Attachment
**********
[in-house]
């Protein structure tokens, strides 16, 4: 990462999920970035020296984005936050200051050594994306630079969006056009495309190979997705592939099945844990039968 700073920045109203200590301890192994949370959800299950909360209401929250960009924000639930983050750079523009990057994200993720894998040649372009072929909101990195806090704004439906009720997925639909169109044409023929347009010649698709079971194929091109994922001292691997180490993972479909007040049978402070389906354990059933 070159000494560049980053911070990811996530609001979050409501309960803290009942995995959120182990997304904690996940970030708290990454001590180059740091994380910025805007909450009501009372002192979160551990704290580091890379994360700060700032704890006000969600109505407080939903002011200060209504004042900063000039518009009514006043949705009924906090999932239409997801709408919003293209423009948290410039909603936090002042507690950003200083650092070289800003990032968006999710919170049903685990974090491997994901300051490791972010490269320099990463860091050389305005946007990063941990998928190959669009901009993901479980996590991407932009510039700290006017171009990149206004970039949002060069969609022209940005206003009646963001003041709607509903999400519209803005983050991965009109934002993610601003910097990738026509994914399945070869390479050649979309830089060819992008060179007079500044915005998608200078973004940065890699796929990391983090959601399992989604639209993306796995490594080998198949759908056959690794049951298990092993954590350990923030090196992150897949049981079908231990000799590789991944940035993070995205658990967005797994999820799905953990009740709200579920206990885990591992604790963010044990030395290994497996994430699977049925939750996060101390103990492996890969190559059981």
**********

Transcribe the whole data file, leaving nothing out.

[in-house]
């Protein structure tokens, strides 16, 4: 990462999920970035020296984005936050200051050594994306630079969006056009495309190979997705592939099945844990039968 700073920045109203200590301890192994949370959800299950909360209401929250960009924000639930983050750079523009990057994200993720894998040649372009072929909101990195806090704004439906009720997925639909169109044409023929347009010649698709079971194929091109994922001292691997180490993972479909007040049978402070389906354990059933 070159000494560049980053911070990811996530609001979050409501309960803290009942995995959120182990997304904690996940970030708290990454001590180059740091994380910025805007909450009501009372002192979160551990704290580091890379994360700060700032704890006000969600109505407080939903002011200060209504004042900063000039518009009514006043949705009924906090999932239409997801709408919003293209423009948290410039909603936090002042507690950003200083650092070289800003990032968006999710919170049903685990974090491997994901300051490791972010490269320099990463860091050389305005946007990063941990998928190959669009901009993901479980996590991407932009510039700290006017171009990149206004970039949002060069969609022209940005206003009646963001003041709607509903999400519209803005983050991965009109934002993610601003910097990738026509994914399945070869390479050649979309830089060819992008060179007079500044915005998608200078973004940065890699796929990391983090959601399992989604639209993306796995490594080998198949759908056959690794049951298990092993954590350990923030090196992150897949049981079908231990000799590789991944940035993070995205658990967005797994999820799905953990009740709200579920206990885990591992604790963010044990030395290994497996994430699977049925939750996060101390103990492996890969190559059981």